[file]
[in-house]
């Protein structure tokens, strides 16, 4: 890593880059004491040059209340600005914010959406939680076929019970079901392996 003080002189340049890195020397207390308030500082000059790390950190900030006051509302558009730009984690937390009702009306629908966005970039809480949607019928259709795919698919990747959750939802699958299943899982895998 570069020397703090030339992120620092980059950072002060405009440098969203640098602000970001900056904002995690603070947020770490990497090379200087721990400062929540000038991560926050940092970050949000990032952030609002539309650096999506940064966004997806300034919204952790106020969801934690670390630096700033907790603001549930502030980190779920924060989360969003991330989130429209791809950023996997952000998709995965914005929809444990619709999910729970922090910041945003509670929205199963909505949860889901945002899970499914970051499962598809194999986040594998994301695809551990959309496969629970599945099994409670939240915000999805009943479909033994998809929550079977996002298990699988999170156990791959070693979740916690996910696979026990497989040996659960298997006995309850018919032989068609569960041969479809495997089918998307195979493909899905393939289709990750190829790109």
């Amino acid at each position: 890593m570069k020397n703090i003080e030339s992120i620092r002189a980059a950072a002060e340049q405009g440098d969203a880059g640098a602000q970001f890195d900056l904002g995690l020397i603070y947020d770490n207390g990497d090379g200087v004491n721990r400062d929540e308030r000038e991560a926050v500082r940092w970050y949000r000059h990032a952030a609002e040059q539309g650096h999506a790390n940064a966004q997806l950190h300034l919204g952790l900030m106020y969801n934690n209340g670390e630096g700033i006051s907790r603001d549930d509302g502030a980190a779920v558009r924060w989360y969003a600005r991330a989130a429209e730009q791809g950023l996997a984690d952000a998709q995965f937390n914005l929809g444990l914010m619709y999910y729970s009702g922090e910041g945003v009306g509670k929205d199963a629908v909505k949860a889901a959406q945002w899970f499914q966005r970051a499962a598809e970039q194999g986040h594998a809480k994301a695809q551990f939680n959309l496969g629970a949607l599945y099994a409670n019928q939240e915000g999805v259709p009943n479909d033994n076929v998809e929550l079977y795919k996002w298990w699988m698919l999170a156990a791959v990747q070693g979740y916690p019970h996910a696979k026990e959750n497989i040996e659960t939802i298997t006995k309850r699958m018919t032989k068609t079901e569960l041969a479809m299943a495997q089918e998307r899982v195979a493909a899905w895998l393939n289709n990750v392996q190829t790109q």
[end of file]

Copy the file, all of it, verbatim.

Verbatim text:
[in-house]
């Protein structure tokens, strides 16, 4: 890593880059004491040059209340600005914010959406939680076929019970079901392996 003080002189340049890195020397207390308030500082000059790390950190900030006051509302558009730009984690937390009702009306629908966005970039809480949607019928259709795919698919990747959750939802699958299943899982895998 570069020397703090030339992120620092980059950072002060405009440098969203640098602000970001900056904002995690603070947020770490990497090379200087721990400062929540000038991560926050940092970050949000990032952030609002539309650096999506940064966004997806300034919204952790106020969801934690670390630096700033907790603001549930502030980190779920924060989360969003991330989130429209791809950023996997952000998709995965914005929809444990619709999910729970922090910041945003509670929205199963909505949860889901945002899970499914970051499962598809194999986040594998994301695809551990959309496969629970599945099994409670939240915000999805009943479909033994998809929550079977996002298990699988999170156990791959070693979740916690996910696979026990497989040996659960298997006995309850018919032989068609569960041969479809495997089918998307195979493909899905393939289709990750190829790109």
């Amino acid at each position: 890593m570069k020397n703090i003080e030339s992120i620092r002189a980059a950072a002060e340049q405009g440098d969203a880059g640098a602000q970001f890195d900056l904002g995690l020397i603070y947020d770490n207390g990497d090379g200087v004491n721990r400062d929540e308030r000038e991560a926050v500082r940092w970050y949000r000059h990032a952030a609002e040059q539309g650096h999506a790390n940064a966004q997806l950190h300034l919204g952790l900030m106020y969801n934690n209340g670390e630096g700033i006051s907790r603001d549930d509302g502030a980190a779920v558009r924060w989360y969003a600005r991330a989130a429209e730009q791809g950023l996997a984690d952000a998709q995965f937390n914005l929809g444990l914010m619709y999910y729970s009702g922090e910041g945003v009306g509670k929205d199963a629908v909505k949860a889901a959406q945002w899970f499914q966005r970051a499962a598809e970039q194999g986040h594998a809480k994301a695809q551990f939680n959309l496969g629970a949607l599945y099994a409670n019928q939240e915000g999805v259709p009943n479909d033994n076929v998809e929550l079977y795919k996002w298990w699988m698919l999170a156990a791959v990747q070693g979740y916690p019970h996910a696979k026990e959750n497989i040996e659960t939802i298997t006995k309850r699958m018919t032989k068609t079901e569960l041969a479809m299943a495997q089918e998307r899982v195979a493909a899905w895998l393939n289709n990750v392996q190829t790109q």